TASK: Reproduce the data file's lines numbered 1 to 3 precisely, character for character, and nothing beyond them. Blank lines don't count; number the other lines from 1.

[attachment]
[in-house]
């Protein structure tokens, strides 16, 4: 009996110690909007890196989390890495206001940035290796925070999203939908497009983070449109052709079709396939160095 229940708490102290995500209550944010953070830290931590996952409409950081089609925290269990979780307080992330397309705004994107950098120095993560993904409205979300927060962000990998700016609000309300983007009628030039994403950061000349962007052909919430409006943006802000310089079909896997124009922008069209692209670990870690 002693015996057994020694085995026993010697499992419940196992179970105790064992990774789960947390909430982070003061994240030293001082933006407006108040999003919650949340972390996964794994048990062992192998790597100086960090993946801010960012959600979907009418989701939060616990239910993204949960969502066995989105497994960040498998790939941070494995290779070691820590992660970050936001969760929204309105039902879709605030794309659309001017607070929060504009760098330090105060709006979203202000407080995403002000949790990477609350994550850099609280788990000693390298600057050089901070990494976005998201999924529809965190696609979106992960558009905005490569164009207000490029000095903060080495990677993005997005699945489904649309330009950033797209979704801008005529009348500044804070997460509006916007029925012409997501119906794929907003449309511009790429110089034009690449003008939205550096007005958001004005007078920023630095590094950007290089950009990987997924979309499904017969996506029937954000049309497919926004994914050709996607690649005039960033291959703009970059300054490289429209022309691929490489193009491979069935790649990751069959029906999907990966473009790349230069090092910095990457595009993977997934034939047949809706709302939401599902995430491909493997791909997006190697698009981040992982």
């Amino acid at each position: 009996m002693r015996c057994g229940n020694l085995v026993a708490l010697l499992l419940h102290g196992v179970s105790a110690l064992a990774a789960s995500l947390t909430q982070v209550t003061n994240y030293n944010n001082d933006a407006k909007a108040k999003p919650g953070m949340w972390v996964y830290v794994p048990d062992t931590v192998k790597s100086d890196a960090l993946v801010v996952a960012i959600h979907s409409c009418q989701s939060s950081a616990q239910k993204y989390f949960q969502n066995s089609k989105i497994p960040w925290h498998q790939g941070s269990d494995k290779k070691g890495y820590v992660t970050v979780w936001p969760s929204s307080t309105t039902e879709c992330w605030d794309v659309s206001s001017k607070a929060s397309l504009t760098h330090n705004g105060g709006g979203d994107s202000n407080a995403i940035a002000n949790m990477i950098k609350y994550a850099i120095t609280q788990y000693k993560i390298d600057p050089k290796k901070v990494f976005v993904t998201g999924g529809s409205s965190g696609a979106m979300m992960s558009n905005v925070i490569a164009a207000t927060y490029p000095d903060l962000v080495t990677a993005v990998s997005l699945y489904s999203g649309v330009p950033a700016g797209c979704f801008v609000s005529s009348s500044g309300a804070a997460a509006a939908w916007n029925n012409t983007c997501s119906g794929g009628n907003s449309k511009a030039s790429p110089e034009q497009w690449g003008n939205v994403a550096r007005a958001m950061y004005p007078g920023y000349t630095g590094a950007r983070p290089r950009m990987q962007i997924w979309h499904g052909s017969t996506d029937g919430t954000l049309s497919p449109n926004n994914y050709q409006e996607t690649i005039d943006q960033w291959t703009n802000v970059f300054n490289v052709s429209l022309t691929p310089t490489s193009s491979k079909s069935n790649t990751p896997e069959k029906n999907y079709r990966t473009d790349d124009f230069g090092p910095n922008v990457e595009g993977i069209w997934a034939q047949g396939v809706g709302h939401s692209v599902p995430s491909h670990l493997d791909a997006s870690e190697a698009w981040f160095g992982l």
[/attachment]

[in-house]
């Protein structure tokens, strides 16, 4: 009996110690909007890196989390890495206001940035290796925070999203939908497009983070449109052709079709396939160095 229940708490102290995500209550944010953070830290931590996952409409950081089609925290269990979780307080992330397309705004994107950098120095993560993904409205979300927060962000990998700016609000309300983007009628030039994403950061000349962007052909919430409006943006802000310089079909896997124009922008069209692209670990870690 002693015996057994020694085995026993010697499992419940196992179970105790064992990774789960947390909430982070003061994240030293001082933006407006108040999003919650949340972390996964794994048990062992192998790597100086960090993946801010960012959600979907009418989701939060616990239910993204949960969502066995989105497994960040498998790939941070494995290779070691820590992660970050936001969760929204309105039902879709605030794309659309001017607070929060504009760098330090105060709006979203202000407080995403002000949790990477609350994550850099609280788990000693390298600057050089901070990494976005998201999924529809965190696609979106992960558009905005490569164009207000490029000095903060080495990677993005997005699945489904649309330009950033797209979704801008005529009348500044804070997460509006916007029925012409997501119906794929907003449309511009790429110089034009690449003008939205550096007005958001004005007078920023630095590094950007290089950009990987997924979309499904017969996506029937954000049309497919926004994914050709996607690649005039960033291959703009970059300054490289429209022309691929490489193009491979069935790649990751069959029906999907990966473009790349230069090092910095990457595009993977997934034939047949809706709302939401599902995430491909493997791909997006190697698009981040992982």
């Amino acid at each position: 009996m002693r015996c057994g229940n020694l085995v026993a708490l010697l499992l419940h102290g196992v179970s105790a110690l064992a990774a789960s995500l947390t909430q982070v209550t003061n994240y030293n944010n001082d933006a407006k909007a108040k999003p919650g953070m949340w972390v996964y830290v794994p048990d062992t931590v192998k790597s100086d890196a960090l993946v801010v996952a960012i959600h979907s409409c009418q989701s939060s950081a616990q239910k993204y989390f949960q969502n066995s089609k989105i497994p960040w925290h498998q790939g941070s269990d494995k290779k070691g890495y820590v992660t970050v979780w936001p969760s929204s307080t309105t039902e879709c992330w605030d794309v659309s206001s001017k607070a929060s397309l504009t760098h330090n705004g105060g709006g979203d994107s202000n407080a995403i940035a002000n949790m990477i950098k609350y994550a850099i120095t609280q788990y000693k993560i390298d600057p050089k290796k901070v990494f976005v993904t998201g999924g529809s409205s965190g696609a979106m979300m992960s558009n905005v925070i490569a164009a207000t927060y490029p000095d903060l962000v080495t990677a993005v990998s997005l699945y489904s999203g649309v330009p950033a700016g797209c979704f801008v609000s005529s009348s500044g309300a804070a997460a509006a939908w916007n029925n012409t983007c997501s119906g794929g009628n907003s449309k511009a030039s790429p110089e034009q497009w690449g003008n939205v994403a550096r007005a958001m950061y004005p007078g920023y000349t630095g590094a950007r983070p290089r950009m990987q962007i997924w979309h499904g052909s017969t996506d029937g919430t954000l049309s497919p449109n926004n994914y050709q409006e996607t690649i005039d943006q960033w291959t703009n802000v970059f300054n490289v052709s429209l022309t691929p310089t490489s193009s491979k079909s069935n790649t990751p896997e069959k029906n999907y079709r990966t473009d790349d124009f230069g090092p910095n922008v990457e595009g993977i069209w997934a034939q047949g396939v809706g709302h939401s692209v599902p995430s491909h670990l493997d791909a997006s870690e190697a698009w981040f160095g992982l």